Starting Friday night, thousands of drivers headed for the Lincoln Tunnel on Route 495 will get squeezed into a bottleneck. That’s when two lanes will close — one in each direction — on the bridge crossing Routes 1 and 9 in North Bergen. Vehicles will have to merge from four lanes down to three. Traffic will jam and back up, and it’s going to stay that way for two-and-a-half years while workers rehabilitate the crumbling bridge.
“We are very sensitive to the fact that this project is going to impact folks’ lives for the next two-and-a-half years,” said Diane Gutierrez-Scaccetti, the commissioner of the state Department of Transportation. “This is construction that can’t wait. If we want to restore infrastructure to what it should be, we’re all going to have to take a deep breath and be patient.”
The timing of the project couldn’t be worse, coming during the so-called second summer of hell as NJ Transit cancels multiple trains daily, leaving even fewer options for beleaguered commuters.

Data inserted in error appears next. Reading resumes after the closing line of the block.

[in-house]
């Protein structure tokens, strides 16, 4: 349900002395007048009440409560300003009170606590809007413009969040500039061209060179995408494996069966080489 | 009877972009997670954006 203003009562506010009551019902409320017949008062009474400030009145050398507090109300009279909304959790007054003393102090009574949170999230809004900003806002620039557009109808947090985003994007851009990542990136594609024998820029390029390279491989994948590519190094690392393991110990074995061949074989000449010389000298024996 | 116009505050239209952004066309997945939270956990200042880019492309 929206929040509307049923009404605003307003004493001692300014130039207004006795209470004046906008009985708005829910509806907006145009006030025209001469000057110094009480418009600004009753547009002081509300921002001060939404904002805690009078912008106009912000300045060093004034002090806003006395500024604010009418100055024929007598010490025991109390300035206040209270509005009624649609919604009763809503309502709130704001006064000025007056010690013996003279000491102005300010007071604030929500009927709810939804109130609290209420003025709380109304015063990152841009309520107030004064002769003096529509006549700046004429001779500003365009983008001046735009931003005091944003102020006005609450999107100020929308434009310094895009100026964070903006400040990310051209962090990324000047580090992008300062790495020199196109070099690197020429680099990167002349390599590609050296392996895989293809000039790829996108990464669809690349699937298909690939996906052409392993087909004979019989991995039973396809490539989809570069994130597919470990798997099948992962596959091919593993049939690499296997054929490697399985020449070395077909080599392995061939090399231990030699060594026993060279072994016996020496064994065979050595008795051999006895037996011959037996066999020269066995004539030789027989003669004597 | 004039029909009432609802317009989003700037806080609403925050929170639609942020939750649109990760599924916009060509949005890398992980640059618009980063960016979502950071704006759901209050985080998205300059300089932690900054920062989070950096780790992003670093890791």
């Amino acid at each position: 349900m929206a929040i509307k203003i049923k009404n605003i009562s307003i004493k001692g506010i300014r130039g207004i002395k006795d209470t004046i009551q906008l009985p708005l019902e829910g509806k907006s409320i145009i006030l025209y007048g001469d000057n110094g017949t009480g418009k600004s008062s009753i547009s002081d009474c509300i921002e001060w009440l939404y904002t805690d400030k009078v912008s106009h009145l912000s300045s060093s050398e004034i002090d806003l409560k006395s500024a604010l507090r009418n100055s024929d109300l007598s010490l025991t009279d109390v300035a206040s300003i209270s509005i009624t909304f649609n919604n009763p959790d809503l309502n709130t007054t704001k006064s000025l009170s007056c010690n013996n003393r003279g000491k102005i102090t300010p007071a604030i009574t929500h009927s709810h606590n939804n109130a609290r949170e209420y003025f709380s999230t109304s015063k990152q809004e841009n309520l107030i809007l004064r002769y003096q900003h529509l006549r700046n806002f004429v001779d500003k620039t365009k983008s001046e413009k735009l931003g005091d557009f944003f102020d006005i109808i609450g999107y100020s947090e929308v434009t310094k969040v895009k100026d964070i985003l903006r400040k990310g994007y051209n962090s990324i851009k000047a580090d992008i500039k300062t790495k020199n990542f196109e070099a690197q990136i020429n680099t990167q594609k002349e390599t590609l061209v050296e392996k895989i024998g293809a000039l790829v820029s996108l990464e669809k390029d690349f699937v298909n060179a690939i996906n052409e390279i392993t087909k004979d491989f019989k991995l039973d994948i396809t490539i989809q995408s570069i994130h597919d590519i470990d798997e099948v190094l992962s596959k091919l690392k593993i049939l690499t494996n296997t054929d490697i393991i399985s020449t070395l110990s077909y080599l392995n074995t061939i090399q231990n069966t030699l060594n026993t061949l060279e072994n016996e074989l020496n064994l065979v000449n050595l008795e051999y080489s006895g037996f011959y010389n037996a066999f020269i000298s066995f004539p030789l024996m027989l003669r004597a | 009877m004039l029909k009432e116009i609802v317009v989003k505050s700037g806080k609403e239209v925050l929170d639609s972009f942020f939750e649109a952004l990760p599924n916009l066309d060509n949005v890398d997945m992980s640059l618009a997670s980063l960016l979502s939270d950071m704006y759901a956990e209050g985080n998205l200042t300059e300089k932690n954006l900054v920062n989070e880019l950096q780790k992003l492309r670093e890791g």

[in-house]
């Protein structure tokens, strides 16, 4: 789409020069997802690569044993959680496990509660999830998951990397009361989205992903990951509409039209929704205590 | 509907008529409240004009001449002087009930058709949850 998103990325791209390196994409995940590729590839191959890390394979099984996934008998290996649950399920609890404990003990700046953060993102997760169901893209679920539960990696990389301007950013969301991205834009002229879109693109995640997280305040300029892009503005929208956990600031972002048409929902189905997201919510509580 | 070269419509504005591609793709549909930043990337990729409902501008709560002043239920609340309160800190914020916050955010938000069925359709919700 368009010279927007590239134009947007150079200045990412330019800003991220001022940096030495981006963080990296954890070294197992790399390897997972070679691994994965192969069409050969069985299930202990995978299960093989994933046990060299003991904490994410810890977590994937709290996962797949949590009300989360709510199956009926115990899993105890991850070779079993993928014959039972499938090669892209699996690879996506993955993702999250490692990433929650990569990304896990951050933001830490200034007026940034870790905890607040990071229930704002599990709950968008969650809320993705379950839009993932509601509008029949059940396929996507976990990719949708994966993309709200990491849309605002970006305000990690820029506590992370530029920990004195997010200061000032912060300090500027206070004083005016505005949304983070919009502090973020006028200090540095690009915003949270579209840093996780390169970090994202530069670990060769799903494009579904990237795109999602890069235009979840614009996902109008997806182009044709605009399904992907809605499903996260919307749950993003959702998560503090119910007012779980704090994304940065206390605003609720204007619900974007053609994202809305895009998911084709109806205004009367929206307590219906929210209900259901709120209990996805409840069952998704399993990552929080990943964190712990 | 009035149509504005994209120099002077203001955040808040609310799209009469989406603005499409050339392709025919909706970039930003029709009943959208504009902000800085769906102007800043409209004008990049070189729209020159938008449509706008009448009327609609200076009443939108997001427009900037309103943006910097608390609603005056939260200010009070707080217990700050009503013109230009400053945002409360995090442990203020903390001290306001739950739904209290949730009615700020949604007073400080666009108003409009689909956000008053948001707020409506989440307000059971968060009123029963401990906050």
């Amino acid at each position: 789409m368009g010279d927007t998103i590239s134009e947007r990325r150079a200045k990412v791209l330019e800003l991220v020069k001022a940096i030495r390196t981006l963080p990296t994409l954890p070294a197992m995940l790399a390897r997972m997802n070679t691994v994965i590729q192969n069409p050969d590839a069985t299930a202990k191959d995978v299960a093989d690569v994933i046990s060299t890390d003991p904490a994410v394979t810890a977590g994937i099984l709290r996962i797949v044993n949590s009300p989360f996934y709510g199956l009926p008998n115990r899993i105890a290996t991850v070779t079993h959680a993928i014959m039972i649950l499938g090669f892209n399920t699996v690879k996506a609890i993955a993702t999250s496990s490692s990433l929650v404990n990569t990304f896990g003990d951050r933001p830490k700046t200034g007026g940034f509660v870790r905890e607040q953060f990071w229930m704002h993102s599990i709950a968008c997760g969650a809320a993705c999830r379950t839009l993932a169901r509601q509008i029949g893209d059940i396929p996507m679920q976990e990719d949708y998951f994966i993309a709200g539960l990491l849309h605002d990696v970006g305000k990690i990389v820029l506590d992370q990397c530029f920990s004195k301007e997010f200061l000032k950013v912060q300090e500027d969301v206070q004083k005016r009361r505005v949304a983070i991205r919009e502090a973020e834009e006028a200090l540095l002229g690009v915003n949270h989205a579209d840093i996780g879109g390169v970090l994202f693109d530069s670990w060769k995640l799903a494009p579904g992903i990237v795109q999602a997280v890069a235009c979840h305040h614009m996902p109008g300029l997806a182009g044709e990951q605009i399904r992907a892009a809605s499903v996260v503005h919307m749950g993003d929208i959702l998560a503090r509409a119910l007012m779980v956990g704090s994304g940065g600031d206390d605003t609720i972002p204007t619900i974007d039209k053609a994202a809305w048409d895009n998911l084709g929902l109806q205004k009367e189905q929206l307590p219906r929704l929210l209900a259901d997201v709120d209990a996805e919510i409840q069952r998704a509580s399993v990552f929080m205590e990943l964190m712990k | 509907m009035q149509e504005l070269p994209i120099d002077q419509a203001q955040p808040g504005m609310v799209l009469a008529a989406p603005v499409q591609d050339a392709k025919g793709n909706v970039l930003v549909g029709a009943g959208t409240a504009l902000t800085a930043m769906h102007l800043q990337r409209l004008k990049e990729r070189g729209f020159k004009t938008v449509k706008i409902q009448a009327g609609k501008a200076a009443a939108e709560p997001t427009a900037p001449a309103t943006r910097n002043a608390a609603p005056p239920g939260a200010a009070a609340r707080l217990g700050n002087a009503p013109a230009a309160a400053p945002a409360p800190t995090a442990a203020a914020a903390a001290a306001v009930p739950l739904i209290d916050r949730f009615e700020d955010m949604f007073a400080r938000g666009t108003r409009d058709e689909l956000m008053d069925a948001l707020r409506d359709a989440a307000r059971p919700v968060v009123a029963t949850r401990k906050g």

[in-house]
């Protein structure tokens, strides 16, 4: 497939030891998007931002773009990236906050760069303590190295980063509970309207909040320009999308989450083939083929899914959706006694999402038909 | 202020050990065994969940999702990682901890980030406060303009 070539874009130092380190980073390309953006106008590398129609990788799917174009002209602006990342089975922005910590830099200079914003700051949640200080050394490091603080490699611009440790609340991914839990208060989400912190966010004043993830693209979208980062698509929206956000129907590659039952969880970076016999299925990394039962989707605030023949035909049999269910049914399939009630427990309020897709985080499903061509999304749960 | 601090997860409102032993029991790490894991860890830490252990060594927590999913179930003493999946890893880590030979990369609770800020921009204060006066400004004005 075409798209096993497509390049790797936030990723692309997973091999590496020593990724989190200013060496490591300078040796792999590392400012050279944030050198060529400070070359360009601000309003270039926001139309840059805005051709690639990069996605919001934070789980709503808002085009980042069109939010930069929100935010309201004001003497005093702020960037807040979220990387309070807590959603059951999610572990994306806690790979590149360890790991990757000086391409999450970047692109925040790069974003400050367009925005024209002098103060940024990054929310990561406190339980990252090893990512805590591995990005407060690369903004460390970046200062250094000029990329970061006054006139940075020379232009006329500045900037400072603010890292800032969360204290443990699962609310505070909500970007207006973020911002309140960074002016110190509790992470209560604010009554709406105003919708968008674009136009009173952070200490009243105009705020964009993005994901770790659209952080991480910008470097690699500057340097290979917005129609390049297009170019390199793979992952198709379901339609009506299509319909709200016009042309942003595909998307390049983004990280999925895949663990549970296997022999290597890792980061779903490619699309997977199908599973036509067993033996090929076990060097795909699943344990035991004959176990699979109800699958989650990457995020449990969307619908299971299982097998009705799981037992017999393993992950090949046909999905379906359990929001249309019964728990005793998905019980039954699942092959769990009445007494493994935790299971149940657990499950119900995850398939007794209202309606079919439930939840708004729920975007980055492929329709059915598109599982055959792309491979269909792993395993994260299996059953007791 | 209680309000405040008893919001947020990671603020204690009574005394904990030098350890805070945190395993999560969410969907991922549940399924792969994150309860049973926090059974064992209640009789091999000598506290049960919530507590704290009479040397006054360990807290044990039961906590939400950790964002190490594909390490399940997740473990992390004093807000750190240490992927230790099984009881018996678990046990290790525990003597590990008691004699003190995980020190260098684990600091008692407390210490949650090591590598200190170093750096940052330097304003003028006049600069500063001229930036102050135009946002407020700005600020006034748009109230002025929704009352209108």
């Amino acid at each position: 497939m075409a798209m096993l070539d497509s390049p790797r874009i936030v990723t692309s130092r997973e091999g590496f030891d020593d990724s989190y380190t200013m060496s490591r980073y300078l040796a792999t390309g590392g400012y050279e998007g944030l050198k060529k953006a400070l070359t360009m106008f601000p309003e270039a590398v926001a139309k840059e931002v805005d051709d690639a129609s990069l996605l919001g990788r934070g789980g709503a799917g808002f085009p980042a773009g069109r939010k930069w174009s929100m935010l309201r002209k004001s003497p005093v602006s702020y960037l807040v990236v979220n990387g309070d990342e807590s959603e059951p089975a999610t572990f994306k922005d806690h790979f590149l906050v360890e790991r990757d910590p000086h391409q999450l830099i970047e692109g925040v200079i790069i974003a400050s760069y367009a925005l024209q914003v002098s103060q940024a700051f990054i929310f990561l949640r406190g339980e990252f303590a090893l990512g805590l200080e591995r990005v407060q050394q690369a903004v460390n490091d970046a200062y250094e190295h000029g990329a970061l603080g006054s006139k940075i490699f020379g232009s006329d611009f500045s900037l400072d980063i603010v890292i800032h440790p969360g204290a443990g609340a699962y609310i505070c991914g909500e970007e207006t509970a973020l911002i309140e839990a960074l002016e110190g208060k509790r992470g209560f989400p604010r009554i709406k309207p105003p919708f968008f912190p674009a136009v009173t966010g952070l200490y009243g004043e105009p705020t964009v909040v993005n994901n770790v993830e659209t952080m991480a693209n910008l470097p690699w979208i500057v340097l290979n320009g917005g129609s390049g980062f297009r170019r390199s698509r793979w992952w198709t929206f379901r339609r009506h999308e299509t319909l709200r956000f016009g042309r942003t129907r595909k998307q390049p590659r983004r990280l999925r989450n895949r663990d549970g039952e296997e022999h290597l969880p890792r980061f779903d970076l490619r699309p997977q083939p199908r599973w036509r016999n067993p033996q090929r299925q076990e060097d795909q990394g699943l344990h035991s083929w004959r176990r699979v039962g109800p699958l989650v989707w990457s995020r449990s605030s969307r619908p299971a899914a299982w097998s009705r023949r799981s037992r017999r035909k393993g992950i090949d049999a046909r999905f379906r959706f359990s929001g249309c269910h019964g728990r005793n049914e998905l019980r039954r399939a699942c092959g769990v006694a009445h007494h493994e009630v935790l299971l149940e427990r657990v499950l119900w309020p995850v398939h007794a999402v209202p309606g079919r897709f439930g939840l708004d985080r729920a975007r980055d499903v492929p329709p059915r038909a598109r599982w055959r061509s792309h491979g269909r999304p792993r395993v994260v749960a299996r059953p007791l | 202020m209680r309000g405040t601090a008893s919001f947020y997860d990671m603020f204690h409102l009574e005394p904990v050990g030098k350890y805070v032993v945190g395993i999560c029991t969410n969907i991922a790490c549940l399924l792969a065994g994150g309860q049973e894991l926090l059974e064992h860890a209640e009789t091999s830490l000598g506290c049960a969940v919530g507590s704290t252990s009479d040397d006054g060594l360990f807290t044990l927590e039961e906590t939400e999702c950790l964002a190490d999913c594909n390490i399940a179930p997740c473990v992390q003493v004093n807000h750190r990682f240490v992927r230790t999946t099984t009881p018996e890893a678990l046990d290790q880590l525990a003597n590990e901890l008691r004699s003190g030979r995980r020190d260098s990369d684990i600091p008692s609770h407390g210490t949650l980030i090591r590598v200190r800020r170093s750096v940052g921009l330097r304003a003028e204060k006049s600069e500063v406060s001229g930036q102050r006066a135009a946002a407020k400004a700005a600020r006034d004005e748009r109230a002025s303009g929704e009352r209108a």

One hundred fifty thousand vehicles a day travel Route 495. And if drivers seek escape routes down side streets, police warn that they’ll be waiting to turn cars away and issue tickets to motorists who block the box in Weehawken, Union City, North Bergen or Secaucus. “…our main goal is we have to make sure the roads are open for police, fire, ambulance and school buses,” said Weehawken Mayor Richard Turner.
To help ease congestion, officials have detoured the 31st Street ramp from Kennedy Boulevard away from 495 westbound. The exclusive bus lane will continue to operate, so commuters can try park-and-rides at North Bergen and at the Vince Lombardi Rest Stop on the New Jersey Turnpike. Or, take the George Washington or Goethals Bridges, or the Holland Tunnel.
“I hate to say, if you have to go to New York, don’t. But, there’ll be moments in time when people may feel that way,” said Gutierrez-Scaccetti.
Read the full story on NJTV News Online, a content partner of NJ Spotlight.